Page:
If you believe the badge makers and the website out there, there is on error in your description of traditional bugle rank insignia.

Captain's are usually two vertical bugles and bat chiefs are represented by two crossed bugles.

One last question concerning this topic.

If we call them "speaking trumpets" are we not making the same mistake as calling them bugles?

A trumpet is simply a bugle with valves. It is no more a trumpet than it is a bugle. It IS a megaphone.

The fact that it was referred to as a trumpet and 200 years ago a trumpet and a bugle were both common brass instruments, but more people were probably familiar with bugles, possibly lead to them being called bugles. The common name for trumpet was possibly bugle, I would guess. BUT IT IS JUST A GUESS.

As I look for definitions for trumpet or bugle on the internet, I get just about the same answers.

Trum-pet a. any of a family of brass wind instruments with a powerful, penetrating tone, consisting of a tube commonly curved once or twice around on itself and having a cup-shaped mouthpiece at one end and a flaring bell at the other.

 

I am still betting that they have been called bugles longer than anything else.

Actually the term Fire Plug dates back to before hydrants.  In the time of bucket brigades and wooden water mains Firemen or neighbors would dig up the water main and knock a h*** in it the h*** that was dug would then fill with water for the buckets to be filled.  After the fire the h*** in the wooden pipe would be repaired with a plug and when the h*** was filled in and the brick sidewalk repaired, a marker would be placed in the sidewalk to mark the location of the fire plug so it could be used in the future since removing the plug was easier than making a new h***.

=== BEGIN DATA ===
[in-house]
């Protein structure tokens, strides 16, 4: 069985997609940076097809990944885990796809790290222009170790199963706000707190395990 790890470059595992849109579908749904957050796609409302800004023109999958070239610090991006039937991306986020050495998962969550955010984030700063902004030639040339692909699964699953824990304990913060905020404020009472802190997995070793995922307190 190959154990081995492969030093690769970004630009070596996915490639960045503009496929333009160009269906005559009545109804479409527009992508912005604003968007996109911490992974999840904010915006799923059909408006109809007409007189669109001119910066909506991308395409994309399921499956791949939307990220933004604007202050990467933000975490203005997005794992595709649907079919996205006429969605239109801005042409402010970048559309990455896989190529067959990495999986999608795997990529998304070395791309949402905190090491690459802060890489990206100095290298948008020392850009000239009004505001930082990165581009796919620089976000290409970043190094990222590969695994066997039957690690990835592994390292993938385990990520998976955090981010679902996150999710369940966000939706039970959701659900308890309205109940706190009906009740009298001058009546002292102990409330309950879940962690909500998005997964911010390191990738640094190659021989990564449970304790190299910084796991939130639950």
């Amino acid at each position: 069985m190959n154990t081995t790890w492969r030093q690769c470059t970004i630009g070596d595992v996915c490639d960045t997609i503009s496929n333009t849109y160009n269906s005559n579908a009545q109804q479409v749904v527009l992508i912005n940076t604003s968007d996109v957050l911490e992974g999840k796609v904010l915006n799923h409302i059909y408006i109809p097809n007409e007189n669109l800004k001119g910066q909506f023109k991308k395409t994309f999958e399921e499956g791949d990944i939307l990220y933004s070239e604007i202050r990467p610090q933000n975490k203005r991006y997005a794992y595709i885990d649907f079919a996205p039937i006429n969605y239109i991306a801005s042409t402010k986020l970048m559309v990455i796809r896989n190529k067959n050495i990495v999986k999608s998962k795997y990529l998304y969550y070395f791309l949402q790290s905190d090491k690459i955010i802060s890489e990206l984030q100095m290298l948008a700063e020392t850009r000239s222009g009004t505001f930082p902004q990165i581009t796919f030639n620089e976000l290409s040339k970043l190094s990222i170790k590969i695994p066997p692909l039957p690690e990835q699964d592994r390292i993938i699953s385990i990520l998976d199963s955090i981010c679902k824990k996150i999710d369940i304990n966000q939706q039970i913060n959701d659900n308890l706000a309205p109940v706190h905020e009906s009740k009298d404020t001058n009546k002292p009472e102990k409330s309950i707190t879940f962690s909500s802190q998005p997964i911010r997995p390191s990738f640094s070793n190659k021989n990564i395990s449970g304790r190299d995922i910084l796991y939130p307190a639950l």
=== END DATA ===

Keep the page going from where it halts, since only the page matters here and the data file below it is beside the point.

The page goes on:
As Firefighters we are honored to be a small part of the history and traditions that have lasted many generations.  But we must also do our part to pass that history and those traditions down to the newer members so they can continue for future generations.  I would have to suggest the book, So Others May Live, this provides excellent explanations about the history of the Fire Service, FDNY in particular.

Bob McGorkic said:

I suspect that calling the speaking trumpets "bugles" dates back to long before any of us were born.

This is not a mistake that has recently been made. This might date back to when fire crew bosses actually carried them.

I have to agree with this below.(FYI- I added the bold face.)

Note: It is probably OK that we traditionally refer to fire department rank insignia as a bugle, even though they are not really musical instruments. Some people object to the term "bugle" because it is not a brass musical instrument, and never was. Let's face it, this is the way people name things. We latch onto something the item resembles or was derived from historically. This best example might be the fire "plug". It is not a plug. It is a hydrant. What many fire departments call a PTO has long been replaced by a transfer case. A fire engine and its crew is traditionally a "company" not a unit! Jackrabbits are not rabbits at all, they are hares. The Belgian Hare, a popular pet, is a rabbit. (Who stores gloves in a "glove compartment"?) There are hundreds (perhaps thousands) of other examples of common inaccurate names being derived from historical, fictional or erroneous perceptions. Yet we don't seem to worry about them. It is the nature of a living language. (BTW, "Bugles" are also a tasty corn chip and a glass bead sewn into clothing.)

from: http://www.fireserviceinfo.com/ranks.html